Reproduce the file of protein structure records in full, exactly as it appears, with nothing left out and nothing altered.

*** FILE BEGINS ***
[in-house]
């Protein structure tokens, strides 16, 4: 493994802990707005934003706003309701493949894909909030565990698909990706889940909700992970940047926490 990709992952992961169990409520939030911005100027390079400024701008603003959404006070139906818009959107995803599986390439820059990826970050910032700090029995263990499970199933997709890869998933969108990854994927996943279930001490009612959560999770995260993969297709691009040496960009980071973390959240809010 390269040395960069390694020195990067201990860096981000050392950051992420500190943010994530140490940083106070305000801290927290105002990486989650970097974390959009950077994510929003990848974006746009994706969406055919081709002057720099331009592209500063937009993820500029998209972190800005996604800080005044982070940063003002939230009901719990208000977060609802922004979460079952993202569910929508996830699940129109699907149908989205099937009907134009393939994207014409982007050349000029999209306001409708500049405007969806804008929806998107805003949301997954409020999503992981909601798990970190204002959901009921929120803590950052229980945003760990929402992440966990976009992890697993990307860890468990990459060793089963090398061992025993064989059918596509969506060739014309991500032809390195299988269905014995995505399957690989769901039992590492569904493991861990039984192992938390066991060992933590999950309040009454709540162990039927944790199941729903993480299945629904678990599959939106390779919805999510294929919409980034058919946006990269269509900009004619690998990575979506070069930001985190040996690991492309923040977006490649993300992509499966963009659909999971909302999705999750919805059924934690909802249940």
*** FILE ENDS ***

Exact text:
[in-house]
């Protein structure tokens, strides 16, 4: 493994802990707005934003706003309701493949894909909030565990698909990706889940909700992970940047926490 990709992952992961169990409520939030911005100027390079400024701008603003959404006070139906818009959107995803599986390439820059990826970050910032700090029995263990499970199933997709890869998933969108990854994927996943279930001490009612959560999770995260993969297709691009040496960009980071973390959240809010 390269040395960069390694020195990067201990860096981000050392950051992420500190943010994530140490940083106070305000801290927290105002990486989650970097974390959009950077994510929003990848974006746009994706969406055919081709002057720099331009592209500063937009993820500029998209972190800005996604800080005044982070940063003002939230009901719990208000977060609802922004979460079952993202569910929508996830699940129109699907149908989205099937009907134009393939994207014409982007050349000029999209306001409708500049405007969806804008929806998107805003949301997954409020999503992981909601798990970190204002959901009921929120803590950052229980945003760990929402992440966990976009992890697993990307860890468990990459060793089963090398061992025993064989059918596509969506060739014309991500032809390195299988269905014995995505399957690989769901039992590492569904493991861990039984192992938390066991060992933590999950309040009454709540162990039927944790199941729903993480299945629904678990599959939106390779919805999510294929919409980034058919946006990269269509900009004619690998990575979506070069930001985190040996690991492309923040977006490649993300992509499966963009659909999971909302999705999750919805059924934690909802249940």